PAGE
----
Why sports activities strengthen a child's development

02 January 2023 dot 4-minute read
Healthy Body Parenting Fitness and exercise Feature Sports Move Well
Team sports activities are the perfect setting for kids to make new friends and learn about teamwork. (Credit: Shutterstock)
Many studies emphasise the benefits of sports activities on a child's health and physical development. Playing sports builds their strength, boosts their immune system and improves cardiovascular health.  
However, sports' benefits also extend to cognitive health and emotional and mental wellbeing. A 2019 UNICEF report shows how sports improve learning and life skills. Playing any team or individual sport helps children with self-regulation or the ability to control and manage emotions.
Here are five more reasons to get kids off the couch and on the court. 

1. Sports activities improve student engagement

Playing a sport ensures a child engages in regular physical activity. (Credit: Shutterstock)
The UNICEF study, which analysed 300 sport-for-development programmes in 100 countries, explains how participating in physical activities increases student engagement, including among those most at risk of leaving school. It inspires involvement, focus, curiosity, optimism and passion.
According to the report, sports also introduce and enhance empowerment, leadership and self-esteem – all crucial aspects of growth. Children also form better relationships with adults, such as their parents or teachers, when they play sports.
Sports also gives them motivation to excel in school. Data from a review published in the Medicine & Science in Sports & Exercise journal reveal students who join athletics experience a positive effect on their academic performance. The study also notes that school-based sports programmes were more beneficial than those occurring outside school hours.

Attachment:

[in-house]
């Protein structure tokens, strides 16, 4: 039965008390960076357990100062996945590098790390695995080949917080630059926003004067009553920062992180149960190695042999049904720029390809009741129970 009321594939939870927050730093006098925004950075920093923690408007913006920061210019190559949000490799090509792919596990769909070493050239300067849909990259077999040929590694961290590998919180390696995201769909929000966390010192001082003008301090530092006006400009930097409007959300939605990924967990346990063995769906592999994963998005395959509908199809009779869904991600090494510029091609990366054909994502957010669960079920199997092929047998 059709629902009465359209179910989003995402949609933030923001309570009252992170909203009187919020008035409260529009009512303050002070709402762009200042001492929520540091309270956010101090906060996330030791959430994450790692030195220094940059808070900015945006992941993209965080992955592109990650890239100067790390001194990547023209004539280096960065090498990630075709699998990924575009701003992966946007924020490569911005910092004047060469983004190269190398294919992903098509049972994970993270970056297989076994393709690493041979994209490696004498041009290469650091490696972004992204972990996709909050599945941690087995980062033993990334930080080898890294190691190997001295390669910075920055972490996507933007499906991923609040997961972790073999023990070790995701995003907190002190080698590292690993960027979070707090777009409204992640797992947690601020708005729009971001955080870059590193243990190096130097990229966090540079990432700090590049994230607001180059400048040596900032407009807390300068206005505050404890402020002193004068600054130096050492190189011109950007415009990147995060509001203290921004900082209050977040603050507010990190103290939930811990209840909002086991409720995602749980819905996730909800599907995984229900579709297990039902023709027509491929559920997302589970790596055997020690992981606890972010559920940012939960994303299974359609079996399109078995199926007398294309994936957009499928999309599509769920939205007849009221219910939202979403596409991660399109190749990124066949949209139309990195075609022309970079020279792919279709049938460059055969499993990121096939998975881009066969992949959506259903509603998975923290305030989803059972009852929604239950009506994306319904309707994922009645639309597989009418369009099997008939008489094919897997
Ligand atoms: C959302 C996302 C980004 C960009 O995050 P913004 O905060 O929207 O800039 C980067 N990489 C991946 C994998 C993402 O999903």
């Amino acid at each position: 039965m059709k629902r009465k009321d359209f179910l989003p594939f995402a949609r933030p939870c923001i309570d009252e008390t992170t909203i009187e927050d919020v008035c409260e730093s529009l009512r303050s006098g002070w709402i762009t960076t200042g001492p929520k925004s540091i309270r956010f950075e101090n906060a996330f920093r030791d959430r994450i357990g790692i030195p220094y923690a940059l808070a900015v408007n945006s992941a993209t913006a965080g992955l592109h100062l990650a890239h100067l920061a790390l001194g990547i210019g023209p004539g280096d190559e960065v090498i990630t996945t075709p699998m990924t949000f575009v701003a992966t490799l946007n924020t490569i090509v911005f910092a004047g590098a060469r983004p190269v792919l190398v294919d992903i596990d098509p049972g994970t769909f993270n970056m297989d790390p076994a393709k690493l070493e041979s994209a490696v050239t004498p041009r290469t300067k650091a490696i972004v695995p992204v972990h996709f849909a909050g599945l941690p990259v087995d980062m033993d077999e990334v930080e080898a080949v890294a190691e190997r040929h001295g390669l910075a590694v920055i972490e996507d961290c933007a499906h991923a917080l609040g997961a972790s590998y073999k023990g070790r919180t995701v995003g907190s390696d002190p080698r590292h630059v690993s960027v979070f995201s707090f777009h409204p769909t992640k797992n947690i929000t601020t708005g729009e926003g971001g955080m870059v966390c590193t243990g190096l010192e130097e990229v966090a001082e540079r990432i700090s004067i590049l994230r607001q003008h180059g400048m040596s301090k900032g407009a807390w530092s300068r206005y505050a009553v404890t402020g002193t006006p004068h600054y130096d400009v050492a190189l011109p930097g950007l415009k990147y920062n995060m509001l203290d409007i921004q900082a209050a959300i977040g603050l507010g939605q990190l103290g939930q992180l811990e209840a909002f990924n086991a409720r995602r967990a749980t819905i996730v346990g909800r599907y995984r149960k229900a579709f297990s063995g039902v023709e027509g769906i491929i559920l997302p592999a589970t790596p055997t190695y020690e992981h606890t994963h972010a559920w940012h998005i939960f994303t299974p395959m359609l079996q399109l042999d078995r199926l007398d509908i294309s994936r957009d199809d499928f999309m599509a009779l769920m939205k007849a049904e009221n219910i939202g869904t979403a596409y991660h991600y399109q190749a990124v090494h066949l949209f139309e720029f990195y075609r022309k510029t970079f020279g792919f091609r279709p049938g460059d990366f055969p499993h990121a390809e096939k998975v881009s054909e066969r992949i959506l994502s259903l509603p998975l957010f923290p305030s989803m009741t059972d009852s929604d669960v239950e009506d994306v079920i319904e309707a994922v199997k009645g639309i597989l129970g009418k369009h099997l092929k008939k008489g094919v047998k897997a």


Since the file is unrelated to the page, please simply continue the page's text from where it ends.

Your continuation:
2. Sports promote health and physical development

Regularly participating in moderate to vigorous exercise tones muscles, reduces body fat, promotes cardiovascular and bone health and alleviates anxiety and depression.
Being physically active helps kids develop motor skills and improve balance and rhythm. Ensuring your child's health through sports also lowers the risk factor of non-communicable diseases like diabetes and heart disease in the future.

3. Sports promote emotional growth

Joining sports activities is not only fun but also helps kids develop physically, mentally, and emotionally. (Credit: Shutterstock)
Sports cultivate emotional intelligence. Healthy competition and physical activity let kids learn to manage their emotions and behaviour. They gain confidence, discipline and the ability to cope with big feelings that come with winning and losing.
Multiple studies confirm that children involved in sports and clubs have higher social skill scores than those who do not participate in extracurricular activities. Kids learn to make new friends, foster teamwork and cooperation and have positive relationships with coaches.

4. Athletics strengthens mental health